Russian Orthodox Activists Say Charlie Hebdo Shooting Was 'Just Punishment'
Russian Orthodox activists rallied outside the French Embassy in Moscow with signs blaming this week's massacre at the offices of Charlie Hebdo on the newspaper's own practice of lampooning various religions — and on the French government for tolerating its satire. While scores of Muscovites laid flowers outside the embassy to extend their condolences to the families of the 12 people killed in the attack and their grieving nation, a handful of Orthodox demonstrators from the God's Will movement showed up Thursday to condemn the victims instead.
"Blasphemers from France horribly slurred Jesus Christ — and received a just punishment," read one sign held by a young female protester.
Another sign read: "The responsibility for the tragedy lies with the French government. They did not protect the feelings of believers," according to photographs posted on social media.
"Although we do not approve of Islamism, we testify that the true terrorists are caricaturists [such as the Charlie Hebdo journalists]," one of the rally's organizers wrote on social media site Vkontakte.
The satirical French newspaper had ridiculed just about every religion in the world, but the attack was, by all appearances, prompted by its caricatures of the Prophet Muhammad.
A senior American official said Thursday that one of the suspects, 34-year-old Said Kouachi, received terrorist training from an al-Qaida affiliate in Yemen in 2011. Witnesses told the BBC that the gunmen shouted "we have avenged the Prophet Muhammad" during the attack.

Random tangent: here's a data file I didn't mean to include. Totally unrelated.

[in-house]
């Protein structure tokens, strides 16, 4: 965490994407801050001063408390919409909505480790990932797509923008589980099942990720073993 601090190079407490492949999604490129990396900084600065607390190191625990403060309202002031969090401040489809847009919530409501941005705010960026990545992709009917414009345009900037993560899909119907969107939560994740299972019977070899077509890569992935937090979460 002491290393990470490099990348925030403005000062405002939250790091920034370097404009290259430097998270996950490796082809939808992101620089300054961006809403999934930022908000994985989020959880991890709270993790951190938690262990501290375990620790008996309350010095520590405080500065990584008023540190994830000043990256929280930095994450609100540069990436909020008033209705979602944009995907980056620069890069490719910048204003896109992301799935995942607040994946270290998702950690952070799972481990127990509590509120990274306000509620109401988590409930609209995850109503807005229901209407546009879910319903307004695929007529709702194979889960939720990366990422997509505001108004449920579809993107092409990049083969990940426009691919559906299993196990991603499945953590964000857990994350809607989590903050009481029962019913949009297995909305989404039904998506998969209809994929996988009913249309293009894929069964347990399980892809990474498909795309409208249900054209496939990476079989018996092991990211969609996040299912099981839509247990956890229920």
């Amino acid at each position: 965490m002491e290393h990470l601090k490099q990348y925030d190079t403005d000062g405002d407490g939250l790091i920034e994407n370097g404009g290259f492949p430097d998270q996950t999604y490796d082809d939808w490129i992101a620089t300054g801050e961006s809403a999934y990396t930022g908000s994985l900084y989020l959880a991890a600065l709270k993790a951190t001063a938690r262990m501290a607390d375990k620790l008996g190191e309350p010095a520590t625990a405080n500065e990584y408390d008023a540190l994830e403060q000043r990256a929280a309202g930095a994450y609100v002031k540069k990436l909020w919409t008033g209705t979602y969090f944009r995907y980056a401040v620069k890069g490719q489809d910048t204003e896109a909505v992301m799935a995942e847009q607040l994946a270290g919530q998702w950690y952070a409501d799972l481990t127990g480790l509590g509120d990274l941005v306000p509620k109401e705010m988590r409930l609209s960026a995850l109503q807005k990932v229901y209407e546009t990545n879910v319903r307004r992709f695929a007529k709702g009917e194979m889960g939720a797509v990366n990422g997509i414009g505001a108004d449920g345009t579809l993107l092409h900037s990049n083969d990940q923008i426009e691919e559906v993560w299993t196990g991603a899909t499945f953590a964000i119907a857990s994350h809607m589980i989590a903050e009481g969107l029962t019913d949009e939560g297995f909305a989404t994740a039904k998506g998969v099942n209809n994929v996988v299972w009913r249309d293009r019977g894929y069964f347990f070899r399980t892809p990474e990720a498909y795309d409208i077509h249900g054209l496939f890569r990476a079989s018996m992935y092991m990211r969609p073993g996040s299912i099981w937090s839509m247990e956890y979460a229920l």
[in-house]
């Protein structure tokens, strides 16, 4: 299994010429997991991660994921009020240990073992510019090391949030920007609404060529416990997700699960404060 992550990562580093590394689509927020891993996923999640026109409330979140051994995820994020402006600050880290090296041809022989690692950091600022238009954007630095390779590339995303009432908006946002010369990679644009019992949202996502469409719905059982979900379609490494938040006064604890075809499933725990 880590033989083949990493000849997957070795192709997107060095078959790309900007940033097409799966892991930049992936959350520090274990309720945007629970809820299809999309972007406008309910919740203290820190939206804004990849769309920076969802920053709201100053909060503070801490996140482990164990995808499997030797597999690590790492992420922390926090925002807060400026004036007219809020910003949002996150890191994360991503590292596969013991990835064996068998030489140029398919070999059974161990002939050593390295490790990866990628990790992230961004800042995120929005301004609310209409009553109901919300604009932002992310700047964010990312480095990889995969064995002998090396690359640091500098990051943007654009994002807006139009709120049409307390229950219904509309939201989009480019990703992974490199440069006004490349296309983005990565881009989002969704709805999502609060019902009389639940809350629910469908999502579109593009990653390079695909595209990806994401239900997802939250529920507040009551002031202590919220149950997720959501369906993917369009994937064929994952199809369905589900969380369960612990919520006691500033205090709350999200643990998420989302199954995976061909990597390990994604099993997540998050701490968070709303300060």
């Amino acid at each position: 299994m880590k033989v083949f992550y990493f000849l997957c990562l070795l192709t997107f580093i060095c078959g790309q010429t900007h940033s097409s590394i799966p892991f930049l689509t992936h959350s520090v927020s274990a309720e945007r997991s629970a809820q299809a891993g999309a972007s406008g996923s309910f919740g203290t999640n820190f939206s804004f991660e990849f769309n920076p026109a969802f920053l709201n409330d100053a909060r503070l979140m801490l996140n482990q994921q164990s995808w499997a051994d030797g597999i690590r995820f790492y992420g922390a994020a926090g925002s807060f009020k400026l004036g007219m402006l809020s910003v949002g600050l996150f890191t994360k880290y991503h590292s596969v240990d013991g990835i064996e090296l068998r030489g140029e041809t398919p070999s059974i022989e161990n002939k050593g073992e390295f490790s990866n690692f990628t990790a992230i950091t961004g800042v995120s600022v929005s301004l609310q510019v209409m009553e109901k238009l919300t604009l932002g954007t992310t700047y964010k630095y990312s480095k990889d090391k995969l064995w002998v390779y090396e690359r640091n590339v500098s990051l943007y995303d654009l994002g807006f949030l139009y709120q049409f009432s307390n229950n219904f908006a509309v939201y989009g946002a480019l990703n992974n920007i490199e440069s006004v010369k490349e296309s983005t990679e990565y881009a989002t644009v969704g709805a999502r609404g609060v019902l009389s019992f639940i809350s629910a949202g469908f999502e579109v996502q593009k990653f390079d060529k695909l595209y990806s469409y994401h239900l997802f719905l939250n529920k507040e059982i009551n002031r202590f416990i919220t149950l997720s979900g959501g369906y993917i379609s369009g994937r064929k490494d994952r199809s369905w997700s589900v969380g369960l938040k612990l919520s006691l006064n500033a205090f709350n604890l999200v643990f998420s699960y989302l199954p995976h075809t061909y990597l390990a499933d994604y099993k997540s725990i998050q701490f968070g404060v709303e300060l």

The Russian Orthodox Church did not immediately respond to the attack, even as Russian President Vladimir Putin offered his condolences to the families of the victims and all Parisians.
Scores of Muscovites showed up at the French Embassy to lay flowers — an outpouring of sympathy that received significant coverage in Russia's state-run media.
Russian youth organizations plan to hold an "action of solidarity with the French people" near the embassy on Friday afternoon, news agency TASS reported.
However, the deputy chief editor of independent radio station Ekho Moskvy, Vladimir Varfolomeyev, said that Russians were deeply split in their reaction to the terrorist attack in Paris.
"Among my acquaintances, those who do not condemn the attack against the magazine are pretty much the same people with whom we have always argued about Putin, Crimea, Donbass and so on," Varfolomeyev, a critic of the Kremlin's policies, said in his blog on the Ekho Moskvy website Thursday.
"Today there is an abyss between us," he said.